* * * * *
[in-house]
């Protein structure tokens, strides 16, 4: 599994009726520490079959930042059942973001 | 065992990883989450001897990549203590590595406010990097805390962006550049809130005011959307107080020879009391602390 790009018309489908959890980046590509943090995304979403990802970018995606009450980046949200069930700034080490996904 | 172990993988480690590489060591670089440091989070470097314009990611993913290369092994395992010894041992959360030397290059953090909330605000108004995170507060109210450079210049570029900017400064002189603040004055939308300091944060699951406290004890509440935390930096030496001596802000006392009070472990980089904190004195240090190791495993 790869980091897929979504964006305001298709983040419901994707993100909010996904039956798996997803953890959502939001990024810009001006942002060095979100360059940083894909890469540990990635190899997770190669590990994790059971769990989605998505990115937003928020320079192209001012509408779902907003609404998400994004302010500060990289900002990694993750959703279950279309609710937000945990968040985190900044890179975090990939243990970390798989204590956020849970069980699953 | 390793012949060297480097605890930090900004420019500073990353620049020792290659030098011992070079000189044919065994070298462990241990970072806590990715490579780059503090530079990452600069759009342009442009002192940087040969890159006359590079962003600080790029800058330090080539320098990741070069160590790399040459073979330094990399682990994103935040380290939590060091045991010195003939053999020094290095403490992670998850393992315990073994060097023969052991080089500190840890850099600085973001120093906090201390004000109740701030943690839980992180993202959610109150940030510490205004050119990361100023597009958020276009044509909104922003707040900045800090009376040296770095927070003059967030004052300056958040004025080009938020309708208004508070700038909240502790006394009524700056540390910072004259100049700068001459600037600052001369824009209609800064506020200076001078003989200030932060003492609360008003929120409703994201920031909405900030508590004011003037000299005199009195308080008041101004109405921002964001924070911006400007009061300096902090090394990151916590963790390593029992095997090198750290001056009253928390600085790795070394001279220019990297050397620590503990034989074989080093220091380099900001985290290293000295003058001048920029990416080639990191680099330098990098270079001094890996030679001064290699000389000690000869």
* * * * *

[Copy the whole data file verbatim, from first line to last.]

[in-house]
């Protein structure tokens, strides 16, 4: 599994009726520490079959930042059942973001 | 065992990883989450001897990549203590590595406010990097805390962006550049809130005011959307107080020879009391602390 790009018309489908959890980046590509943090995304979403990802970018995606009450980046949200069930700034080490996904 | 172990993988480690590489060591670089440091989070470097314009990611993913290369092994395992010894041992959360030397290059953090909330605000108004995170507060109210450079210049570029900017400064002189603040004055939308300091944060699951406290004890509440935390930096030496001596802000006392009070472990980089904190004195240090190791495993 790869980091897929979504964006305001298709983040419901994707993100909010996904039956798996997803953890959502939001990024810009001006942002060095979100360059940083894909890469540990990635190899997770190669590990994790059971769990989605998505990115937003928020320079192209001012509408779902907003609404998400994004302010500060990289900002990694993750959703279950279309609710937000945990968040985190900044890179975090990939243990970390798989204590956020849970069980699953 | 390793012949060297480097605890930090900004420019500073990353620049020792290659030098011992070079000189044919065994070298462990241990970072806590990715490579780059503090530079990452600069759009342009442009002192940087040969890159006359590079962003600080790029800058330090080539320098990741070069160590790399040459073979330094990399682990994103935040380290939590060091045991010195003939053999020094290095403490992670998850393992315990073994060097023969052991080089500190840890850099600085973001120093906090201390004000109740701030943690839980992180993202959610109150940030510490205004050119990361100023597009958020276009044509909104922003707040900045800090009376040296770095927070003059967030004052300056958040004025080009938020309708208004508070700038909240502790006394009524700056540390910072004259100049700068001459600037600052001369824009209609800064506020200076001078003989200030932060003492609360008003929120409703994201920031909405900030508590004011003037000299005199009195308080008041101004109405921002964001924070911006400007009061300096902090090394990151916590963790390593029992095997090198750290001056009253928390600085790795070394001279220019990297050397620590503990034989074989080093220091380099900001985290290293000295003058001048920029990416080639990191680099330098990098270079001094890996030679001064290699000389000690000869």